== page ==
Alternative Dispute Resolution:
Employers' Experiences With ADR in the Workplace
GGD-97-157, Aug 12, 1997
Pursuant to a congressional request, GAO provided information on alternative dispute resolution (ADR), focusing on: (1) private sector companies' and federal agencies' reasons for using ADR; (2) the types of ADR these organizations have made available to their employees through procedures other than those under collective bargaining agreements and the extent to which they have put these ADR processes in place; and (3) the results, if any, they have achieved by using ADR.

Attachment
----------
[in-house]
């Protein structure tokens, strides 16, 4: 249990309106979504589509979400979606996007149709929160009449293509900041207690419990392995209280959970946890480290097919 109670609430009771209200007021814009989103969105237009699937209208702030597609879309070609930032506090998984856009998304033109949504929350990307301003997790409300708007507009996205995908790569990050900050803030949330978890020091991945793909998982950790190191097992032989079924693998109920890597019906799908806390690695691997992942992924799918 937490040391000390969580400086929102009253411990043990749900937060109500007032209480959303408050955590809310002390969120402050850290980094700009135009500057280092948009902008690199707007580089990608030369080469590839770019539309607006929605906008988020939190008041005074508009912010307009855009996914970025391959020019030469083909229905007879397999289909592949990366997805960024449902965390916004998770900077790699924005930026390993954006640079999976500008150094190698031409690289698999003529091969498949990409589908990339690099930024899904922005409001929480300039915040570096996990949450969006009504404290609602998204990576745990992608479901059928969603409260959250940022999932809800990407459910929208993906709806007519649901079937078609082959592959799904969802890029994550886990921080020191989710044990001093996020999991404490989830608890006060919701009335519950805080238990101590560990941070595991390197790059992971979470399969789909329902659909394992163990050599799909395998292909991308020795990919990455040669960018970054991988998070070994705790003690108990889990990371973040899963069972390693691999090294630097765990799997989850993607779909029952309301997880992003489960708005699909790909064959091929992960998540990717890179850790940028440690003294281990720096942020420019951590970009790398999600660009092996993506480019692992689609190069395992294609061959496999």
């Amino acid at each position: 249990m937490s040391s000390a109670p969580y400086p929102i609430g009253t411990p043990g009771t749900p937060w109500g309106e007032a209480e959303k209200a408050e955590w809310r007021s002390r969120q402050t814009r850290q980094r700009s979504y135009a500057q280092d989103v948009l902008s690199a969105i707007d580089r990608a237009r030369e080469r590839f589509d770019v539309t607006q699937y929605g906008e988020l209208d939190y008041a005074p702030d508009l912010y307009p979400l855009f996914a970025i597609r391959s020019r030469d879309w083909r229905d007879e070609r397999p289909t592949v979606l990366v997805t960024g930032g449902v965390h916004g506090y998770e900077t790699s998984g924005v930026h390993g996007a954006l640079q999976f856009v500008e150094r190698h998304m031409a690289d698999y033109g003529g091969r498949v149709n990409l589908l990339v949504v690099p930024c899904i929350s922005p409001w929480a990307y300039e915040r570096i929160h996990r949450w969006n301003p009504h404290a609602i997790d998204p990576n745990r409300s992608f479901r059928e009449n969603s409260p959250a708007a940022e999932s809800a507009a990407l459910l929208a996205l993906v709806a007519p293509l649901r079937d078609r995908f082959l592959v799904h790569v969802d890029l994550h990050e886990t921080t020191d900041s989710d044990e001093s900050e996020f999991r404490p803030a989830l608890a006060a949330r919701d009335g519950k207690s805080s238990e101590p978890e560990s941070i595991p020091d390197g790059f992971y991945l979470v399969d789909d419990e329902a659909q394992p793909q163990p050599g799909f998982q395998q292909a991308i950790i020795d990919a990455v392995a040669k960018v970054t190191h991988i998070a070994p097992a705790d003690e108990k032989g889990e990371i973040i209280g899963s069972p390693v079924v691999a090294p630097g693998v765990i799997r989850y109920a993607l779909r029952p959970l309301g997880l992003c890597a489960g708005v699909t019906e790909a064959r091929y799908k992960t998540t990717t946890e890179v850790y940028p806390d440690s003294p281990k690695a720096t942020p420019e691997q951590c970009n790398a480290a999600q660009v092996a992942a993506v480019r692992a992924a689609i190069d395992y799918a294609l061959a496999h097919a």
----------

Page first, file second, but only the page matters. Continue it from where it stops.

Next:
GAO noted that: (1) many private companies and federal agencies have used ADR to avoid more formal dispute resolution processes; (2) one reason for the use of ADR was that traditional dispute resolution processes have been costly, both in time and money, and became especially so as the number of discrimination complaints rose sharply in the early 1990s; (3) through a broad examination of ADR use involving interview with experts and practitioners, a review of the literature, and GAO's earlier survey of the private sector, GAO identified five main ADR methods available to private sector employees and, in some instances, to federal employees: ombudsmen, mediation, peer panels, management review and dispute resolution boards, and arbitration; (4) according to GAO's survey, in 1994, about 52 percent of private companies reported having some type of ADR process in place of discrimination complaints; these companies reported that they generally instituted ADR organizationwide; (5) private companies responding to GAO's survey generally reported employing a wider variety of ADR methods than did federal agencies; (6) experts and officials at organizations using ADR generally considered it to be successful in resolving workplace disputes; (7) the five companies and five federal agencies that GAO studied as case illustrations reported having varied but generally positive experiences with ADR; (8) most of the organizations GAO studied gave only limited attention to evaluating the results of their ADR programs and the time or cost savings these programs may have generated; (9) data were limited regarding time and cost savings; (10) the lessons that the organizations reported learning in planning, implementing, and evaluating their ADR programs varied, but many of them centered on ensuring that the appropriate ADR methods were adopted and that they fulfilled their potential; and (11) some of the lessons organizations reported learning were: (a) the importance of top management commitment in establishing and maintaining a program; (b) the importance of involving employees in the development of their ADR programs; (c) the advantage of intervening in the early stages of disputes so as to focus more on underlying interests than on hardened positions; (d) the necessity to balance the desire to settle and close cases against the need for fairness to all concerned; and (e) that ADR programs could help improve managers' understanding of the roots of conflict in their organizations.